Do You Remember?




Do You Remember

So, I blogged about life in Mac BU, and href="http://radio.weblogs.com/0001011/2004/05/14.html#a7472">Scoble picked
up on it. It’s always interesting when this happens, because some of the
comments from Scoble’s readers can be a bit amusing. For example, Robert noted
Microsoft’s early investment in the Macintosh platform, and one of his readers
questioned when that investment ever happened. I don’t know. Maybe he thinks
that creating software doesn’t cost anything.

Anyway, it got me thinking about that original software investment and how
it all started, and I thought, “Hm… I wonder if anyone remembers the Software
Dating Game.” For those who don’t know or don’t remember, the first Apple
sales meeting for the Macintosh featured a spoof on the old Dating Game with
Steve Jobs asking questions on behalf of the new lady, Macintosh, of three
potential suitors in the form of executives of different software companies.
The problem is, I could only remember Bill Gates and Mitch Kapor as two of the
suitors, but I couldn’t remember the third (or even the company he
represented). So, I did a little googling, and ran into href="http://toastdesign.com/apple1984ad/d10gatesEtc.html">this—gads,
do they look young! Ah, yes. Fred Gibbons. Software Publishing Corp.
Harvard Graphics. How could I forget?

By the way, the ToastDesign site has quite a few items to facilitate a nice
little trip down memory lane. I like href="http://toastdesign.com/apple1984ad/p05.html">this one. Check out the
two pictures on the top of the right-most column. Remember the “Portable” Mac?
I think about that, and then think about the 15” PowerBook G4 that’s sitting
on my lap as I type this, and I can’t help but marvel at the operation of
Moore’s Law.

Of course, some of the memories are not so pleasant: remote debugging using
a PC connected to the Mac via SCSI interface (shudder). But, it’s still good
to remember how far you’ve come even if there were a few folks who didn’t quite
figure out how to come along for the ride.

 

Rick

Comments (6)

  1. Channel9 just interviewed Anders Hejlsberg and he told us that it was impossible to develop on the first Macs (he and his team wrote TurboPascal for the Mac while he was at Borland). They ended up buying a Sun machine and building TurboPascal for Unix, which they then ported over to the Mac. Never released the Unix version, either.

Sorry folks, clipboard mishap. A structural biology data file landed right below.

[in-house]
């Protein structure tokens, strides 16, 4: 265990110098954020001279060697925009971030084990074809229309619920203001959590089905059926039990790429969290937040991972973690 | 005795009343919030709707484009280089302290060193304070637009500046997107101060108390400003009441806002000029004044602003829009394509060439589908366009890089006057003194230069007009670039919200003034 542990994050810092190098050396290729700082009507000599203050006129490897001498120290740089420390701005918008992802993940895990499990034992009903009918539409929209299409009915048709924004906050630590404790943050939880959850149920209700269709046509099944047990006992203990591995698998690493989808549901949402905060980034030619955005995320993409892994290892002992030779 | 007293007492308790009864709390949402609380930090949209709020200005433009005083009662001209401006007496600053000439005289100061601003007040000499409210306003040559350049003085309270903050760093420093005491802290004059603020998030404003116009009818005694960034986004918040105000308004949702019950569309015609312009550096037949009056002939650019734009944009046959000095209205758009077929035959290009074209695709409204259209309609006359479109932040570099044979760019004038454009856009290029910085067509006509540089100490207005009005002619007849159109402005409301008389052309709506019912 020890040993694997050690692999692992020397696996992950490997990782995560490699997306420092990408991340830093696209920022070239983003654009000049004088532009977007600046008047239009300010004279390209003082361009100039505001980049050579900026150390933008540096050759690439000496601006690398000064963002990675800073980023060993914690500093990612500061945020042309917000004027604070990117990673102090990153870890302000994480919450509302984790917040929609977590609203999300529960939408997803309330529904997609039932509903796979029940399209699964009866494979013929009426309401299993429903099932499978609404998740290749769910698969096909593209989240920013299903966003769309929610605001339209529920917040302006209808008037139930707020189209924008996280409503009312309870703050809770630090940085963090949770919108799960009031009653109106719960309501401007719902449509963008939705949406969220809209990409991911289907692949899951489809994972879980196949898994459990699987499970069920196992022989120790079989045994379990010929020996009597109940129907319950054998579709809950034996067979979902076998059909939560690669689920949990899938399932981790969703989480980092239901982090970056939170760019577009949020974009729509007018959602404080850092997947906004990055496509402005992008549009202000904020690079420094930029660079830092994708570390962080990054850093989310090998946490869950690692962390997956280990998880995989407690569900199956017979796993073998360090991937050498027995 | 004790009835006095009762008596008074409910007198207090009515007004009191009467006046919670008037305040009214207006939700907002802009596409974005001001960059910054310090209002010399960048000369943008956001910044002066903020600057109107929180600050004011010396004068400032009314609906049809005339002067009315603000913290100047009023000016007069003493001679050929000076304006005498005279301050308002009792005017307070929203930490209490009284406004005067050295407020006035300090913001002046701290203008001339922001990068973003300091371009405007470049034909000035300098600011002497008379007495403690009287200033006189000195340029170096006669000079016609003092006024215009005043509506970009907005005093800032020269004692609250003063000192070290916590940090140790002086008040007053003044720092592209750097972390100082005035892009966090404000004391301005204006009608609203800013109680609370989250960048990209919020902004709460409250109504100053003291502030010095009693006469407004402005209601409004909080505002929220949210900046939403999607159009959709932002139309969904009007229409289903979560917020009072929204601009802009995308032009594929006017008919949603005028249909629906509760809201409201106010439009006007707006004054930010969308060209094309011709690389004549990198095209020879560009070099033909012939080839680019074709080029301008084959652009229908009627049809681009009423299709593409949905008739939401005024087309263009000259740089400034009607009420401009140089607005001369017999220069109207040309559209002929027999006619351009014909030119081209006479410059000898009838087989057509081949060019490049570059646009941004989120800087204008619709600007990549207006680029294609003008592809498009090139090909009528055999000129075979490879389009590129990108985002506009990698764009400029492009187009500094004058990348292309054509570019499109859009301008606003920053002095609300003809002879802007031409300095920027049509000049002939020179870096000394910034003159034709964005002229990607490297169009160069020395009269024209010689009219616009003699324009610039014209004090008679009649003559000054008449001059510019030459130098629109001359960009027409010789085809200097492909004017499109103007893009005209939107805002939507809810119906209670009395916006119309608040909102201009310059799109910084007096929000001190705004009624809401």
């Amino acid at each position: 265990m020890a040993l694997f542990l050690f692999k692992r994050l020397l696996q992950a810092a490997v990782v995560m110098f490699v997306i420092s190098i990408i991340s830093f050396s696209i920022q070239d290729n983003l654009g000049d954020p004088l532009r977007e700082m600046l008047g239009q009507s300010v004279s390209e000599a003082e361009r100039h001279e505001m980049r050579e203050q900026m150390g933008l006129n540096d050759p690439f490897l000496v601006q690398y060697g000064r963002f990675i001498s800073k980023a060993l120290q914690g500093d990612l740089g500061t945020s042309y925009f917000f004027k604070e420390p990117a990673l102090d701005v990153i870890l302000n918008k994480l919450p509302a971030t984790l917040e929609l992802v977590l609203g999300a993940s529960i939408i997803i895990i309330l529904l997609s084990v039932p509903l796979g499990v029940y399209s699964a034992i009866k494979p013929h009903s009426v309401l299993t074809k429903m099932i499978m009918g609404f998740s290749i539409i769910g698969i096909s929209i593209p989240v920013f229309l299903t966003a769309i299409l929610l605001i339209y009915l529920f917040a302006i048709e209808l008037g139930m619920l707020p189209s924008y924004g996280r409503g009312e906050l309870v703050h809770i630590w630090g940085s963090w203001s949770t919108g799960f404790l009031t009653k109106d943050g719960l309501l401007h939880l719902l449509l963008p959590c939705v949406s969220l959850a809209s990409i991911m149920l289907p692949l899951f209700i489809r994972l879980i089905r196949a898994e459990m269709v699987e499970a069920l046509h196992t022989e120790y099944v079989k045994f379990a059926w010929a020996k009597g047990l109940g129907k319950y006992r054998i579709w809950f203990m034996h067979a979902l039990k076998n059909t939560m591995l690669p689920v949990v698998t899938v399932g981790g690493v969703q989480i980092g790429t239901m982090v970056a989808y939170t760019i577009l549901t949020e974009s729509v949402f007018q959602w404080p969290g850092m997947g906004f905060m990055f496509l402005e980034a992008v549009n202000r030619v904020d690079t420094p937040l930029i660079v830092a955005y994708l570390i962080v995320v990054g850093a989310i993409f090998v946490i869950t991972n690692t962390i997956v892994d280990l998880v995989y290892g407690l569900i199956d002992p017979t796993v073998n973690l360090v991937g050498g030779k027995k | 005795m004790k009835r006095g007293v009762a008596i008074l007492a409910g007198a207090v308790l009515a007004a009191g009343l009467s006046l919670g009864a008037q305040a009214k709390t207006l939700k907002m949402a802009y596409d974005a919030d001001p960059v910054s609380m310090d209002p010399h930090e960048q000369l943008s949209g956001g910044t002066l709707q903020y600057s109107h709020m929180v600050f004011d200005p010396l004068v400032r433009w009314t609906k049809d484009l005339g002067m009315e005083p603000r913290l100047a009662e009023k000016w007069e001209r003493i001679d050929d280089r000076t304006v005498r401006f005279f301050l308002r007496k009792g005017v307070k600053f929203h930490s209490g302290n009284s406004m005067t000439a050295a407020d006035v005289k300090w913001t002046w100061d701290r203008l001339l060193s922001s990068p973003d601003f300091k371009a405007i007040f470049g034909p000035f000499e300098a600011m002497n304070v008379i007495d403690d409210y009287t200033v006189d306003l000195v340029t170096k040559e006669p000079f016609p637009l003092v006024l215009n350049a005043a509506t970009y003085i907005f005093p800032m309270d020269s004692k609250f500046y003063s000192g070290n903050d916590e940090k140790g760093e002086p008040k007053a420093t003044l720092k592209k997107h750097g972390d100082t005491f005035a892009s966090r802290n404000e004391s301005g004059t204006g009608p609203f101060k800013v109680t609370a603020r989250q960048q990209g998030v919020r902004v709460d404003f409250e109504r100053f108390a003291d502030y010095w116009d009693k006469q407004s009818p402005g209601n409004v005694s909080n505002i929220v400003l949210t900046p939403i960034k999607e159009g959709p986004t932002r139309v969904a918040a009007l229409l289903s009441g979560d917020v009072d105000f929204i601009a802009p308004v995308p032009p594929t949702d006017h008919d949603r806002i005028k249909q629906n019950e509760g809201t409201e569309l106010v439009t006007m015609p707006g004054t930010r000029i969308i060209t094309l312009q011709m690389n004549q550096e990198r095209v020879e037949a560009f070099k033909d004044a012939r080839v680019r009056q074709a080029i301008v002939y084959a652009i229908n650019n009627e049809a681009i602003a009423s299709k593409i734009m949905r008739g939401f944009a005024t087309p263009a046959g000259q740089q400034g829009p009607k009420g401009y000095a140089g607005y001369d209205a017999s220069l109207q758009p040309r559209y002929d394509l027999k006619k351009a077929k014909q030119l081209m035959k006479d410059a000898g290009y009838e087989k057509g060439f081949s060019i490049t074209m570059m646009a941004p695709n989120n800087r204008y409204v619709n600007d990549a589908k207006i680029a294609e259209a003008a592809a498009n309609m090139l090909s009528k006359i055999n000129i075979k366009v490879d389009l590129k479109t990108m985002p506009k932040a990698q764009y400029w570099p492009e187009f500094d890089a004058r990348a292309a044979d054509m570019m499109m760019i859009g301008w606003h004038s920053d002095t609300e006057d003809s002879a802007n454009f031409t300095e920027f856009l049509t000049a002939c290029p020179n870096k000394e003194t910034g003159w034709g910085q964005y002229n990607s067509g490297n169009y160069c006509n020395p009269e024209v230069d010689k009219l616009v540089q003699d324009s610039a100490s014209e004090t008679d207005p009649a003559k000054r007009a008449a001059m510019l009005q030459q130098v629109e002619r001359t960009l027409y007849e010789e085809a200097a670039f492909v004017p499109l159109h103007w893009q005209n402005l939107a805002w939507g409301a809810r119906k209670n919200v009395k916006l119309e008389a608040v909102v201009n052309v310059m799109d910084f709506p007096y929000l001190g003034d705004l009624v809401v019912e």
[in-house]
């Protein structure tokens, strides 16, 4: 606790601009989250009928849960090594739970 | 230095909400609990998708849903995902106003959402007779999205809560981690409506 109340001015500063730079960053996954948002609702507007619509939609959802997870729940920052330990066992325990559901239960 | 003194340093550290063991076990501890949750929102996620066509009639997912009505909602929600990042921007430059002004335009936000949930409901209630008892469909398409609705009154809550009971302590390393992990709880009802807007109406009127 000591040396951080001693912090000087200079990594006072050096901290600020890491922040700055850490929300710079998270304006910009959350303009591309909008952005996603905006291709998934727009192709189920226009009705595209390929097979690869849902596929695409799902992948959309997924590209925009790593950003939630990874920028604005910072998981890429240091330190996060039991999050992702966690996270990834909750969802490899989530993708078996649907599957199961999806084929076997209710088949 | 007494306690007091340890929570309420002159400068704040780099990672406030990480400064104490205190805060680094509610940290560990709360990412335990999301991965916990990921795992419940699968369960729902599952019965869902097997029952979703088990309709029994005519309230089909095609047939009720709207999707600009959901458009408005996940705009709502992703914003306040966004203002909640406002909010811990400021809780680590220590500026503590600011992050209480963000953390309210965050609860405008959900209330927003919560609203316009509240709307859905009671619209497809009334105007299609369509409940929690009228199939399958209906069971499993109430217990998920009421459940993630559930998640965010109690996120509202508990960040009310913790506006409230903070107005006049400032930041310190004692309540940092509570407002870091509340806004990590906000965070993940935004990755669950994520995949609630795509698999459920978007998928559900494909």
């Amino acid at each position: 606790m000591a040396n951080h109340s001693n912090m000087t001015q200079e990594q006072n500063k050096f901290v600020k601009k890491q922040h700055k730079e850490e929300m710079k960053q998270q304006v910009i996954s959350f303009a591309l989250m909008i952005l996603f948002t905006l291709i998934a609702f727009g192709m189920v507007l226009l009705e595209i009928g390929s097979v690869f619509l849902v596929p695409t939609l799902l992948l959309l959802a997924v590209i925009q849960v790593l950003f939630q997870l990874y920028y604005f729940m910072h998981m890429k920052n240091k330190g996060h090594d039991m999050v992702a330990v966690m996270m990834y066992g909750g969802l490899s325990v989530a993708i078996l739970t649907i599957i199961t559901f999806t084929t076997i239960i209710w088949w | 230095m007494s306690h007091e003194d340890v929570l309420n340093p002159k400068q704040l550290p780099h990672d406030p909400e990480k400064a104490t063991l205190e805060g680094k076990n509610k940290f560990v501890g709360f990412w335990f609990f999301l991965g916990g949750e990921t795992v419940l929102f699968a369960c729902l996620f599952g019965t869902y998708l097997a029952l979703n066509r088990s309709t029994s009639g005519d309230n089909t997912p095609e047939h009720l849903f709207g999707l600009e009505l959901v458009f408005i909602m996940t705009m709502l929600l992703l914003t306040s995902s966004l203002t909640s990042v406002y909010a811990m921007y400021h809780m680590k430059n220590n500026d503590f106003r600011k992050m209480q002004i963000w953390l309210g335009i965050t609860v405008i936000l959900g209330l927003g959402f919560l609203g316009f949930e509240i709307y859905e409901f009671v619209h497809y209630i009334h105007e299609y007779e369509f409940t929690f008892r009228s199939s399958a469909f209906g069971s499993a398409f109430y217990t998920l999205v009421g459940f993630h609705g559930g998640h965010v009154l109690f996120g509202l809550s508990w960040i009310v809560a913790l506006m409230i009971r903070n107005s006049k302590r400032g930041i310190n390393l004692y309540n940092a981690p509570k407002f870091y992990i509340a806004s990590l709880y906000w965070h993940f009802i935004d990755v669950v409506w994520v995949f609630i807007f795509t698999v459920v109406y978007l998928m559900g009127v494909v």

2. Rick Schaut says:

    It was before my time, but I understand that the original Microsoft development for the Mac was done using cross-compilers on a PDP 11. Partly due to inertia and partly due to the support for p-code, we were still using a cross-compiler as of Mac Office 98. Mac Office 2001 was the first to be built using a development system actually hosted on the Mac.

  3. Most of the first Microsoft Macintosh apps were developed on Sun Workstations running at 1 or 2 Mhz. The pcode compilers and interpreters that ran on those machines were developed on Microsoft’s big Decsystem machine, which was a PDP-11 decendent. The Unix variant that Microsoft developed and sold, XENIX, ran on all of those machines and they were connected via Ethernet. The different development machines were all named after Muppet characters.

    The original Mac development for Mac Word was done on a Sun Workstation whose system name was "Waldorf". I remember having to telnet momementarily over to the "Ernie", "Bert", and "Snuffie" machines to look at code that was being written by some of the other Mac groups (Multiplan, Chart, Excel and File). I think I remember that the Decsystem was called "Big Bird".

  4. While reading Rick’s blog, I came across a link to some photos about the ">early 1984 Apple Macintosh introduction. Check out this screenshot of MacPaint. It’s interesting to see that MacPaint was featuring 6 menus. Six. Two of them are…

  5. _Remember_ Mac Portable? Buddy, I still _have_ one! 🙂

    Man I loved that thing, I I could carry it in the saddlebag on my Harley, it was a lot better than the 512Ke+ I used to strap in on the pillon (the seat on a bike behind the rider, for you non-cyclists). Mind you, the 512Ke+ got better horrified looks on the road. 🙂

    Moore’s law? The _battery_ on the portable weighs more than the entire 12" PowerBook G4 I carry now. 🙂